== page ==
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The Gasoline Tax: Too Low to Meet Current Needs
As congress reconvenes, they will shortly reconsider additional funds to the Highway Trust Fund and whether to increase the federal 18.4 cents per gallon gas tax. Republicans are clearly in no mood to raise any tax, but if any tax needs to change, it should be this one.
America needs to change its relationship with the automobile. The environmental problems of the roughly 200 million passenger cars are obvious, less obvious are the deleterious effects on the U.S. economy. The economic strain from oil expenditures, when it is not passed off as a mere consumer inconvenience, is most familiar when in the context of imported oil. Politicians routinely make hay out of the need for greater energy independence, one side vows to pursue independence through a “drill baby, drill” approach. In August, then Presidential candidate Michele Bachmann curiously even promised to bring back $2/gallon oil. The other side advocates greater efficiency and expansion of renewable sources. Both of these sides assume a common goal -- lower fuel costs. Rarely mentioned is the impact car ownership has on household wealth.
Certainly, the nation’s expenditure on fuel alone is staggering. In 2010, the Department of Commerce reported the United States’ trade deficit of $500 billion. News coverage of the trade deficit tends to focus on Chinese imports – our annual deficit with China was roughly half that figure, but no nation or category, not even manufacturing, exceeded the trade imbalance caused by the importation of $336 billion in petroleum products. Reduced by exports, the $265 billion petroleum trade deficit still amounted to a net GDP reduction of over $800 for every man, woman and child.
This fuel impact keeps the attention on oil prices. When they spike, Americans take notice. A sudden 20 or 30 cent a gallon increase sends many to web sites reporting the best local gas prices to shave a few dollars off their weekly fuel costs. Economists and the media extrapolate the price of a barrel of oil and an average price at the pump to their negative or stimulatory effect on the macro economy. The Bureau of Labor Statistics reports that in 2010 the average household spent $2,132 on gasoline and motor oil – a 15% increase could take $319 out of their pockets, but that analysis misses a larger point: However large the expense of fuel prices may be, it is the overall cost of car ownership itself, not just fuel that causes the problem. It is the automobile that devastates our national and personal savings.
New and Used Car Prices Rise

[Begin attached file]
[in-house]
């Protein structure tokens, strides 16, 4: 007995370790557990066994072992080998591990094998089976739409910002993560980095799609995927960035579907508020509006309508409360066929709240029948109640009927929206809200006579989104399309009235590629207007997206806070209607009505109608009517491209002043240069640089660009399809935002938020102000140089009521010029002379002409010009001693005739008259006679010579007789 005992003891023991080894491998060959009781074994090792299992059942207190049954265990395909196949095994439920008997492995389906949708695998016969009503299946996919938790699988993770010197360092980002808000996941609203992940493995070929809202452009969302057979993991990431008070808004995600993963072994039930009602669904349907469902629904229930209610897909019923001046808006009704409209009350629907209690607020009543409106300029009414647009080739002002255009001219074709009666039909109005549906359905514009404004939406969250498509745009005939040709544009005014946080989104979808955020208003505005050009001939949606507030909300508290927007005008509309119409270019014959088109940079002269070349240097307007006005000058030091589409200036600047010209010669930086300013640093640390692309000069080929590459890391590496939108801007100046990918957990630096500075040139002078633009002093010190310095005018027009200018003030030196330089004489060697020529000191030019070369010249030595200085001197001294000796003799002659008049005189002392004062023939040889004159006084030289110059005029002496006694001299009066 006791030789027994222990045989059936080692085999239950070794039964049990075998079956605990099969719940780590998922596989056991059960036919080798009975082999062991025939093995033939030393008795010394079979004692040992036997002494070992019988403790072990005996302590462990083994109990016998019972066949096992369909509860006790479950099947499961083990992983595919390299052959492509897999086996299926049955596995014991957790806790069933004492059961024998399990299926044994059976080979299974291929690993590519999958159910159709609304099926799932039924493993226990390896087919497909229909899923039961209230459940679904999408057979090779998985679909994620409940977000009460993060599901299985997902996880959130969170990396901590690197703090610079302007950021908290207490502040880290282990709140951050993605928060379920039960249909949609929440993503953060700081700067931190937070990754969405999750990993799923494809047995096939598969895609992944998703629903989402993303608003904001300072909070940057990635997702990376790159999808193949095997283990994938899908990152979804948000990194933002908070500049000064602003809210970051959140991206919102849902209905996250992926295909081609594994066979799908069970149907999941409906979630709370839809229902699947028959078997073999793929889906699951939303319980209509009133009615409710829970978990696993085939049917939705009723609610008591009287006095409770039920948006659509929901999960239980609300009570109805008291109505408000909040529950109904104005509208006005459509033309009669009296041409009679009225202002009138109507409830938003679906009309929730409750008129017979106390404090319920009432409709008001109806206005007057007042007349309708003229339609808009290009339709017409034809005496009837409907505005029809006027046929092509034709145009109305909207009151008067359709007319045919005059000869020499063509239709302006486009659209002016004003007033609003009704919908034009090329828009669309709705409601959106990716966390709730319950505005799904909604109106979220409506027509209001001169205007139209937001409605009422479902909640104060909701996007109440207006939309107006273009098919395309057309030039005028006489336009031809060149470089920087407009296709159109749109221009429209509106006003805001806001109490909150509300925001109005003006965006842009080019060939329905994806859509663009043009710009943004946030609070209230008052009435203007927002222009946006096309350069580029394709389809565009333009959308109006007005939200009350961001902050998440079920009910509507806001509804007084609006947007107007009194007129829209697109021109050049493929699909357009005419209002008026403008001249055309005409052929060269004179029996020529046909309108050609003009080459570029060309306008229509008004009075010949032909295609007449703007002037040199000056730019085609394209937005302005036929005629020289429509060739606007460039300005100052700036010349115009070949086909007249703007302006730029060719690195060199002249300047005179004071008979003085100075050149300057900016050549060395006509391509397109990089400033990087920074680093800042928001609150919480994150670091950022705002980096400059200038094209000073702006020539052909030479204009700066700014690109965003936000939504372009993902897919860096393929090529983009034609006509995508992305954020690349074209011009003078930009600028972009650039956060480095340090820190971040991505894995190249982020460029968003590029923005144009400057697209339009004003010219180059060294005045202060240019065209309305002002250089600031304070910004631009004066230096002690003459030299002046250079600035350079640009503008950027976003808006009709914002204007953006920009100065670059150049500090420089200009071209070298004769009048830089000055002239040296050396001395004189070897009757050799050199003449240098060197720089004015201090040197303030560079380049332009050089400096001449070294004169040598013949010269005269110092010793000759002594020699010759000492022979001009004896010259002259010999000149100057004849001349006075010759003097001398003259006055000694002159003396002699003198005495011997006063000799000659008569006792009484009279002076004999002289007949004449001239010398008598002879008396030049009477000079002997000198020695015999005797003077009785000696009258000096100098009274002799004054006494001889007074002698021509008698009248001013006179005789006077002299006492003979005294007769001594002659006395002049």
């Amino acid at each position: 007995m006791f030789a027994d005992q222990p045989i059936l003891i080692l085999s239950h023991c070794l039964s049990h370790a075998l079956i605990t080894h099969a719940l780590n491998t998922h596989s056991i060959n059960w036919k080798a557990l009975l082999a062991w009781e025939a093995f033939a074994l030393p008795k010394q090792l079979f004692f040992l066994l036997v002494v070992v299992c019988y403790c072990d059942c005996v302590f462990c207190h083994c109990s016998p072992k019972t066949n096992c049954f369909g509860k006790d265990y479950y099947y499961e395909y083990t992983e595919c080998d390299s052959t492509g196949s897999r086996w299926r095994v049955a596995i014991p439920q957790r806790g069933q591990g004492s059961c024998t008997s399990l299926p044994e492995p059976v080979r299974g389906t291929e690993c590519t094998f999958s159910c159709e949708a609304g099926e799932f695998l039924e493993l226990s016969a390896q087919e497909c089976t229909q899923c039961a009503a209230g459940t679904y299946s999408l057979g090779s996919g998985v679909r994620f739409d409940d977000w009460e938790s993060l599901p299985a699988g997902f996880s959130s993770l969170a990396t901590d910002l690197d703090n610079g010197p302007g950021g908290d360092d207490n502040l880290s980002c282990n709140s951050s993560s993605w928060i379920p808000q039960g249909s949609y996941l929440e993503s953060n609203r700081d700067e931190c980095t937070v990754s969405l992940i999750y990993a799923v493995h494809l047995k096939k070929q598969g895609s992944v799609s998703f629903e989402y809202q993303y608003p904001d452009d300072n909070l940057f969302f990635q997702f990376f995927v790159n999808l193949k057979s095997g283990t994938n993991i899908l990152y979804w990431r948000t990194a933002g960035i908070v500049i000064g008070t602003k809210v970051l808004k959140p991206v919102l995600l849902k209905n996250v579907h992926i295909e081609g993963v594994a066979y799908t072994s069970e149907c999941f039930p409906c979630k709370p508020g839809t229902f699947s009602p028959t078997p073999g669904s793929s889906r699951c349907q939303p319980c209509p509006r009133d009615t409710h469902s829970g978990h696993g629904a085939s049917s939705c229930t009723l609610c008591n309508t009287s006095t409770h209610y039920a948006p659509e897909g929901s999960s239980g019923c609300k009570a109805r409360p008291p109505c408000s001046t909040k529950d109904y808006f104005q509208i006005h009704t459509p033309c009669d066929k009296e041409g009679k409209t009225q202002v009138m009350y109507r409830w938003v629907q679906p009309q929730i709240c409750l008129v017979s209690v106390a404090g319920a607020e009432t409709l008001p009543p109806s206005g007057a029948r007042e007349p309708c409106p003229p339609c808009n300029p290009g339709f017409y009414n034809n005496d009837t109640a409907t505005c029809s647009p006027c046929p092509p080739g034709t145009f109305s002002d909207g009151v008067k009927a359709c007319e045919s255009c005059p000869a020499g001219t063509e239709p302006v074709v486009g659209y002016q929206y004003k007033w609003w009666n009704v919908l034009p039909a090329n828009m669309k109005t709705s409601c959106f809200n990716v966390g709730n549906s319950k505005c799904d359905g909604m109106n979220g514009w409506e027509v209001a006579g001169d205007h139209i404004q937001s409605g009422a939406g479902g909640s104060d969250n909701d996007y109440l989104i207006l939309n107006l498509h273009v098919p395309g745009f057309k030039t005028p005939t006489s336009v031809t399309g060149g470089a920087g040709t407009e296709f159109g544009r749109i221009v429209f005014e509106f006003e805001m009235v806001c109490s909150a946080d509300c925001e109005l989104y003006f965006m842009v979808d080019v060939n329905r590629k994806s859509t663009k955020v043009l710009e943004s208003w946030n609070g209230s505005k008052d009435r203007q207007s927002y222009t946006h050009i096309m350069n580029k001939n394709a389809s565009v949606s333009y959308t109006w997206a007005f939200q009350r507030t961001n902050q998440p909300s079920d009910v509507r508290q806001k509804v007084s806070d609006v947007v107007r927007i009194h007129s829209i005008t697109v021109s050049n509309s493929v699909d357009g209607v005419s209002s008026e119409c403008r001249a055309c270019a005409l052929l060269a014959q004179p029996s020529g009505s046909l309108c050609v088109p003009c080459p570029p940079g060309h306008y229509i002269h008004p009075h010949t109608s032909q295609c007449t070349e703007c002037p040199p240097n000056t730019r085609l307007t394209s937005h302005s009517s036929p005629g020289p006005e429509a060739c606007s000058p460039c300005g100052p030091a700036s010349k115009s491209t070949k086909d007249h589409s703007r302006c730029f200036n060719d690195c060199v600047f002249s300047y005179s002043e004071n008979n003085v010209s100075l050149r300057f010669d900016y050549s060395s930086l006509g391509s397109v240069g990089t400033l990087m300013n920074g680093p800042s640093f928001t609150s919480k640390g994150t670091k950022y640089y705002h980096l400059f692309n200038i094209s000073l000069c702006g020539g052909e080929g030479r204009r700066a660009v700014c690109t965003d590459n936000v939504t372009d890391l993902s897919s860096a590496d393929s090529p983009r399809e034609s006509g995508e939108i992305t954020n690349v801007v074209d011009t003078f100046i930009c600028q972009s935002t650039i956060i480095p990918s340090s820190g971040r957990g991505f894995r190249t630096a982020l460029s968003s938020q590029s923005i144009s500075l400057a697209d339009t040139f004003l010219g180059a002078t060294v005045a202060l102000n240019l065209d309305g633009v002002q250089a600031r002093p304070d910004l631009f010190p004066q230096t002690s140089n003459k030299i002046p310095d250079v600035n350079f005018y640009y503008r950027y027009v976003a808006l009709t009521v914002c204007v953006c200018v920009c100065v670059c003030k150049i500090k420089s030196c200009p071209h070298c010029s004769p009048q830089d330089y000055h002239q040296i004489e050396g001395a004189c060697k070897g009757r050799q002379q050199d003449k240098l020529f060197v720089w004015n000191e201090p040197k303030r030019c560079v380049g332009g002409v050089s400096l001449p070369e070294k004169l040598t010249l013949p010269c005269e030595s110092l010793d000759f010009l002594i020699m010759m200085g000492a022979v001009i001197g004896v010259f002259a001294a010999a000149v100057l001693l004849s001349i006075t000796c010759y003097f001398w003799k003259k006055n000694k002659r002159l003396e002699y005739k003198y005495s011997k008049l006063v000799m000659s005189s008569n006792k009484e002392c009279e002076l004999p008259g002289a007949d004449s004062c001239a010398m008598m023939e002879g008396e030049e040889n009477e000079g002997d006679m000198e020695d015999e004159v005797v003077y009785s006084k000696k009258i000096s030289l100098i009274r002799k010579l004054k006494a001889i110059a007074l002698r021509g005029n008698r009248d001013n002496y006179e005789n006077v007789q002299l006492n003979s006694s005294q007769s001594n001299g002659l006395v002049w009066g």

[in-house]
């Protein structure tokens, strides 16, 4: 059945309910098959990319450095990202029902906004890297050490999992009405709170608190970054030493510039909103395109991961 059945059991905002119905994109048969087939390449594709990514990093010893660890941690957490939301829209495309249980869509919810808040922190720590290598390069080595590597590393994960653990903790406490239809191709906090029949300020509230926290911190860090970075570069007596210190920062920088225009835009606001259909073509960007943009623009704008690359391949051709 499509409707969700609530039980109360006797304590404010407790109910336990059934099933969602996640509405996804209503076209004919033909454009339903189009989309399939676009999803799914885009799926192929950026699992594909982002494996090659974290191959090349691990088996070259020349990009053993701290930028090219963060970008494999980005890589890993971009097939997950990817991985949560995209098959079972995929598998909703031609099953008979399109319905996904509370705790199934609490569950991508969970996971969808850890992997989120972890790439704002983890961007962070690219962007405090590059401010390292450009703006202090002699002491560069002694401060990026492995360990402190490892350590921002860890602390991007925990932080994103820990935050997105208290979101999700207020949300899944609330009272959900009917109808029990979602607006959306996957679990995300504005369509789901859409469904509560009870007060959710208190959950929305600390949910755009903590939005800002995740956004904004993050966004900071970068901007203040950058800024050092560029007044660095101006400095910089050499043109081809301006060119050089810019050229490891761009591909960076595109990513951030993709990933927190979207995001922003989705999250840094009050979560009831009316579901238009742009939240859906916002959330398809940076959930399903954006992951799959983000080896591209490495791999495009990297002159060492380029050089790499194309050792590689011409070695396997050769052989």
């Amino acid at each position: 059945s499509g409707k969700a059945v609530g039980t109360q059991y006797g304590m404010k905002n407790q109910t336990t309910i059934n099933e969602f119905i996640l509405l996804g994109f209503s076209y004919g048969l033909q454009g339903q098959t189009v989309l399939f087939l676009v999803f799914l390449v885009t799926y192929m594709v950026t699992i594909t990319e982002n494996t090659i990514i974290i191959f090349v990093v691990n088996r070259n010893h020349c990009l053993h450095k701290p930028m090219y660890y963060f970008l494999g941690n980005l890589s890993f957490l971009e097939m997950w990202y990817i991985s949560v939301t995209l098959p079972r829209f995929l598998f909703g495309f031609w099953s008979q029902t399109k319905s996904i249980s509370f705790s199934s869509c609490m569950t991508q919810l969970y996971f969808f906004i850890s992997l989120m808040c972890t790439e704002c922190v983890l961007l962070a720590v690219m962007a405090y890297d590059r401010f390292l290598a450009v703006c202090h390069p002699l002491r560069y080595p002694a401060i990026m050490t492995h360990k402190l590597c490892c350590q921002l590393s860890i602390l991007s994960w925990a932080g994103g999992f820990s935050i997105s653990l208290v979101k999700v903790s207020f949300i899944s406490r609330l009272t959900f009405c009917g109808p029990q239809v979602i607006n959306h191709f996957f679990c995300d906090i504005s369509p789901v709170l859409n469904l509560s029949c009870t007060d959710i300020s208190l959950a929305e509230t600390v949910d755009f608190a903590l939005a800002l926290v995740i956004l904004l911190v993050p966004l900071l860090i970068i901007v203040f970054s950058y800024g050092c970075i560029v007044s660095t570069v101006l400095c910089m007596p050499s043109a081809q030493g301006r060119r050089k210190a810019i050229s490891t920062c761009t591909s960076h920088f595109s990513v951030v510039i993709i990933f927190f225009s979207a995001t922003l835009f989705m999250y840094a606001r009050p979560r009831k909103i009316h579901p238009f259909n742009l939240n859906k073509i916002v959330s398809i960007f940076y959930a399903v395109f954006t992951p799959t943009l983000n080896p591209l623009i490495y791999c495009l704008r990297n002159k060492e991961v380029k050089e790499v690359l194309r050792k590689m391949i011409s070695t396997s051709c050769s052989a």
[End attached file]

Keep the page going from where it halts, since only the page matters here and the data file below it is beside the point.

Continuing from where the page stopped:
Many consumers find the current average new car price of nearly $30,000 prohibitive. While the durability, quality improvements and tight economy has led many previous new car consumers to the used car market, it has also increased price pressure there. Average prices for cars 1-5 years old increased from $10,500 to $13,200 between 2005 and 2010 according to the National Automobile Dealers Association Used Car Guide. During this same period, Americans experienced very low overall inflation or wage increases.
The problem is, for most suburban and rural Americans, car ownership is an economic necessity. Distances to work, grocery shopping and weekly errands all stretch the reasonable limits of walking and biking, but these communities’ sprawling design presume a mobile population and don’t have the critical mass of non-car owners to create public transit systems. Cities that do have public or mass transit, often have a behavior issue – drivers are reluctant to surrender the flexibility and independence of being able to come and go anywhere at any time they like. Although this problem has begun to hit an economic threshold for some. Whether due to the price of gas, cars, the cost of wear and tear on already-owned cars or other factors, Americans are driving less.
The vehicle miles traveled reported by the U.S. Department of Transportation has grown every year since the Reagan administration, but that trend started to change around 2007. The Federal Highway Administration estimated that in 2007 the total vehicle miles traveled on all roads and streets was 3,031.1 billion; the estimate for 2011 is 2,717.1 billion, a reduction of roughly 10 % in four years. The significance of this reduction is hard to discount. The OPEC oil embargo and the second oil crisis in 1979 corresponding to the Iranian revolution created similar driving drops, but the current drop, though subtle, has been more sustained.
Average End-User Taxes on Gas by Country
Average end-use taxes per gallon (in USD)
This confluence of higher gas prices, car prices and changing behavior signals an opportunity to make an infrastructure shift. Instead of merely seeking ways to mitigate the costs of oil by requiring higher fuel efficiency, flexible fuels and the like, this could be an opportunity to move away from the car trap -- actively discourage personal automobile use and promote public transit through tax policy. The Highway Trust Fund’s 18.4 cent a gallon rate is one of the lowest in the world. A 20 cent increase would keep our rate well below most of the developed world, but if a large portion is devoted to mass transit it could significantly bolster this underfunded aspect of our infrastructure, create jobs, reduce consumers need for automobiles and wean us from the billions now spent on foreign oil.